Who’s heard the story of a mountain goat living under a B.C. bridge?
It’s no tall tale.
The shaggy beast doesn’t actually live there, but it did come for a visit Wednesday night and nestle in the east-side underbelly of the Victoria Street Bridge in Trail.
Conservation Officer Blair Thin said shortly after 6 p.m. a call came in that a wild goat was spotted lodged beneath the Columbia River crossing.
He and fellow officer Ben Beetlestone were 70-or-so kilometres away dealing with a campfire violation at Rosebud Lake, so they couldn’t see it – or truly believe it – until hours later.
But when they did roll into Trail after 10 p.m., Thin said they quickly located the frightened animal.
“He was quite visible under the highway bridge,” he explained. “It was bedded down between the concrete bridge supports.”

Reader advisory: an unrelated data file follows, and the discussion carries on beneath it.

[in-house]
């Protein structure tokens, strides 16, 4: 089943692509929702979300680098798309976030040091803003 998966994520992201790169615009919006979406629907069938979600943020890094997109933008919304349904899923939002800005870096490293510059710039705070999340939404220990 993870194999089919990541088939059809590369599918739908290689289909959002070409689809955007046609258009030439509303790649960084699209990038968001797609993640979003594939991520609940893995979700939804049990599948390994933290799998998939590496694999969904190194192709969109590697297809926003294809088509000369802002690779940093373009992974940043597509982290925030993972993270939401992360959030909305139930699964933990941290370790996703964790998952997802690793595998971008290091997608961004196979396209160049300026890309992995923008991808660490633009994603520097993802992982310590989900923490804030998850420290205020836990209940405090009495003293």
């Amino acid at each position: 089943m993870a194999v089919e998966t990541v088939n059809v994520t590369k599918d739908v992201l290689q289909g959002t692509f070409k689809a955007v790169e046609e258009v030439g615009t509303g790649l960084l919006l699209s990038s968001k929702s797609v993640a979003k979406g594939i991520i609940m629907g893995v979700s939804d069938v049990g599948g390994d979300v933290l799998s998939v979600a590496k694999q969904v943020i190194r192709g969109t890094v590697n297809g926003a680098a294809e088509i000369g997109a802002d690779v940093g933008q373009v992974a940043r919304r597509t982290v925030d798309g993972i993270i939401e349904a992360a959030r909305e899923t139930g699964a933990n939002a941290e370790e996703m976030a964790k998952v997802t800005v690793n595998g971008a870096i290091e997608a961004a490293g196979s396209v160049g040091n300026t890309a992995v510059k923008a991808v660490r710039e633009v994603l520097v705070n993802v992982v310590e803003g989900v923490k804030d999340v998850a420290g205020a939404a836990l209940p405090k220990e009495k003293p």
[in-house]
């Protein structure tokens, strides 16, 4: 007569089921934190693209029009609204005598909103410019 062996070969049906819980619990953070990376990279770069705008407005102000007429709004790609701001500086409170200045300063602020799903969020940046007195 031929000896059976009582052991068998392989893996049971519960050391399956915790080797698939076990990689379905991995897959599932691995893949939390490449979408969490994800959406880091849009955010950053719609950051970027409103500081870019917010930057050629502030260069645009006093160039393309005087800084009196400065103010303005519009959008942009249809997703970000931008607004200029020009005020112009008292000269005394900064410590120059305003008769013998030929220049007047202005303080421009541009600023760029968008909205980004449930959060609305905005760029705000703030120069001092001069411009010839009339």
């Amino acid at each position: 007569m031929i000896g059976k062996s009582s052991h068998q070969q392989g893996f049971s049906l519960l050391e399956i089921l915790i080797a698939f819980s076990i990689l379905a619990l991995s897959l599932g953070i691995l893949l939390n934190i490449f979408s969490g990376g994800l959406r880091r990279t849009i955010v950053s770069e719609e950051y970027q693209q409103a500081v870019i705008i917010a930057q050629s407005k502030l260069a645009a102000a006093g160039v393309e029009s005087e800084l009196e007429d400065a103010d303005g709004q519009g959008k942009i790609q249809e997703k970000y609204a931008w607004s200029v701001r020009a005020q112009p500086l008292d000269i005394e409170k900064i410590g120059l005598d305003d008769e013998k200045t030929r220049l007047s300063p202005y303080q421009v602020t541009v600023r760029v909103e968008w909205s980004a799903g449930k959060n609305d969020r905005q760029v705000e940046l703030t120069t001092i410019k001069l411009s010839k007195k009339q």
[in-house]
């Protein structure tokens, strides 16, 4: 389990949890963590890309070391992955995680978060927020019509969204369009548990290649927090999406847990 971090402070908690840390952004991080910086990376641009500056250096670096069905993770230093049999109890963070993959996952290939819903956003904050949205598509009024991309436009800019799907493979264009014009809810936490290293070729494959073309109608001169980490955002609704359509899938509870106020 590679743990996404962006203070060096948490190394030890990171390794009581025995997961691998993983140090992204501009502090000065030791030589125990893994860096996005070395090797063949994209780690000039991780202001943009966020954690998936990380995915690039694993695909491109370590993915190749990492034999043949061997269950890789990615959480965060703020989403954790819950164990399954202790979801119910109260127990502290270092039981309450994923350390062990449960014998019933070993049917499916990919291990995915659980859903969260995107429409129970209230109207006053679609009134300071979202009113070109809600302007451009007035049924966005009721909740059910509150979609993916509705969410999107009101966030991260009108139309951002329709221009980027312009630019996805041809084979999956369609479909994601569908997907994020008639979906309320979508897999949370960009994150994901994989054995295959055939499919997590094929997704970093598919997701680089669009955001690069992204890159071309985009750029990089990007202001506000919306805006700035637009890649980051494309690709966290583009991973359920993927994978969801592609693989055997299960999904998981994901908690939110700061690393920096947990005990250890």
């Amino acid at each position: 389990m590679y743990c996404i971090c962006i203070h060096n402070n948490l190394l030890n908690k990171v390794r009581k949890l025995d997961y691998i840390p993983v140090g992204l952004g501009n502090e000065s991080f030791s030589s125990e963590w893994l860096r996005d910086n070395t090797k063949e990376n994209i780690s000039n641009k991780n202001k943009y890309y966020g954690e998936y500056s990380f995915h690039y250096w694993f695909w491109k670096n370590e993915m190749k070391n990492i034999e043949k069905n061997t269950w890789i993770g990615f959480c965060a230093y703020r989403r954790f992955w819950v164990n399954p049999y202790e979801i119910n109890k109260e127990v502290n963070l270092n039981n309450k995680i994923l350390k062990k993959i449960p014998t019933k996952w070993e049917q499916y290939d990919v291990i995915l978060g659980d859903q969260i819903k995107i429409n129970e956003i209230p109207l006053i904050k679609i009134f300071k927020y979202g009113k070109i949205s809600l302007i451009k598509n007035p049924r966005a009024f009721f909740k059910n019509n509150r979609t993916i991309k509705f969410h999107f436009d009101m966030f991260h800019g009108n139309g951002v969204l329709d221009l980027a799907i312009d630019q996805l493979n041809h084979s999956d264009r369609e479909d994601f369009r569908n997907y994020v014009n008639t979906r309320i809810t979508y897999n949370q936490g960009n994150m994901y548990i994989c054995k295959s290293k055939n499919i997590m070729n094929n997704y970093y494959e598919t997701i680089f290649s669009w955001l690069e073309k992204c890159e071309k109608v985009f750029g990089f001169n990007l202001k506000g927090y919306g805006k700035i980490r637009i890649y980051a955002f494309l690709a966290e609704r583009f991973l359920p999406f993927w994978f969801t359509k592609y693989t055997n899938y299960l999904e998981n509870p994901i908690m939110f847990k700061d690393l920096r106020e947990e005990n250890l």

The goat was assessed to be healthy and approximately three years-old.
“We then utilized a jab stick in order to inject a tranquilizer drug,” Thin said. “And we were able to borrow a kennel off a local resident so we could transport the goat to an area within its home range.”
Shortly after the goat woke up from its ordeal at around 11:30 p.m., the officers set it free.
“It’s not a common occurrence to have mountain goats underneath the Trail bridge,” Thin noted. “That said, there is a healthy population of goats in the near vicinity. This one probably came from the ridge that runs in Sunningdale and behind the hospital,” he added.
“There’s a lot of country up there and a lot of craggy rock, which is good habitat for them.”
Thin did not disclose where the animal was released.
“Any animal released back into the wild is quite vulnerable because they still have effects of the tranquilizer,” he said. “And we don’t want it getting spooked by human activity or a dog, and stumbling off the mountain again.”